I got to do so much. I met the most amazing people, whom I’m still quite close with (in fact, the girl I’m lucky enough to call “roommate” for the upcoming year was someone I met in Paris). What I love most about my “Paris friends” (as I call them) is that we’re all incredibly different. We had different majors, interests, backgrounds – but somehow we all sort of clicked as a mini group. If we hadn’t all been tossed into Paris together hat summer, I’m not sure I would have found any of them or even if I had, gone out of my way to be friends with them. But I love them. They provided comfort, laughs, emotional support, and adventure buddyship I needed to get through study abroad. And even though some of them have since graduated college and even live in different parts of the world, we’re still connected. We still talk, and we still hang out. And that’s a bit miraculous to me. They became and remained some of my closest friends, which is something I never expected to gain from the trip.
Not only did I make friends, I learned SO much. Likely more in six weeks than I normally do over a year. I learned a lot about France, the language, and French culture, of course, but less obviously I learned so damn much about myself I felt like I grew up 10 years mentally and emotionally. While I was there I realized how set I can be in my ways. Lesson learned – I’m now more open and more flexible, and try to appreciate things and humans for the way they are. And I’m happy about this. I also realized how much I am absolutely in love with New York. I’m having withdrawals this summer, as well. Anytime I leave for an extended period of time, I crave it. Life just makes more sense there to me. Where else can you get any kind of food delivered to your door at any hour of the day? I love not having to rely on a car, and adore how – although it sounds paradoxical to some – walking alone at 3am in the big city somehow feels totally safe. I love that in a 30 minute walk I can be in several neighborhoods and feel how their cultures make each very distinct and as if its its own city. I love that I can have access to basically anything at any hour of the day. 24 hour restaurants, pharmacies, office supplies stores, Best Buys – man we are SPOILED in the city. And now every other city just feels kind of limiting. So I guess, in Paris, I learned I’m becoming a New Yorker- and possibly a lifelong one.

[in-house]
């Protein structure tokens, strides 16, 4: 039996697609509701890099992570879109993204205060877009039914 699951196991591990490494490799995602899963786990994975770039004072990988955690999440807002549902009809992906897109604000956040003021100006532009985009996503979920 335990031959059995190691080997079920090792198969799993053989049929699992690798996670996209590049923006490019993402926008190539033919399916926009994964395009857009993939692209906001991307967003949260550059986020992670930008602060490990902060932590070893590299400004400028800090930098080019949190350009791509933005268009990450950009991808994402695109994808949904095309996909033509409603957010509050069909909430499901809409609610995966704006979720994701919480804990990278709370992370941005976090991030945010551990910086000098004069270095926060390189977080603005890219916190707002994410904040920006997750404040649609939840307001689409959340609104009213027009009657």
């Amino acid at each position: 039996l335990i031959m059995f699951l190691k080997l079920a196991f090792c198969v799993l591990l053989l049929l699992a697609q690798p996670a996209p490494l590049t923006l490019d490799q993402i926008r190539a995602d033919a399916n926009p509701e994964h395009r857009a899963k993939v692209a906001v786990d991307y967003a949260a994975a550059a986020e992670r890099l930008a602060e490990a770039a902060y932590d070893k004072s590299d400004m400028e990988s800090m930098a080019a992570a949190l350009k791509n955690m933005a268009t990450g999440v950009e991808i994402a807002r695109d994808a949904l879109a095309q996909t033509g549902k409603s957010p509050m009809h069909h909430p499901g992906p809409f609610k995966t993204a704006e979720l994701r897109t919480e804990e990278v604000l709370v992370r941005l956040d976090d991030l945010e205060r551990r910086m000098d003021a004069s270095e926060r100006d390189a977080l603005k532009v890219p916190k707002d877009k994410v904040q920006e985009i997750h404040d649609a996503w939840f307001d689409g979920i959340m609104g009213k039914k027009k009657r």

Speaking of spoiled, New York tainted my ability to appreciate French cuisine. Well aware that I’m likely making many people doubt my ability to know/love good food – I gotta say – I did not think the cuisine in Paris was all that great. This is totally personal, and probably has a lot to do with the fact that I do not like meat, which a lot of classic French cuisine includes. Aside from that, I found a lot of dishes over-buttered and under-seasoned. Often times I would eat an omelet or a side of cooked vegetables and taste only butter. I’m sorry – I’m Italian – I’m all about olive oil, and using it only to enhance (rather than overpower) the flavors of food. As someone who has never craved grease in my life, I found a lot of French entrees to be just a bit too rich for my taste.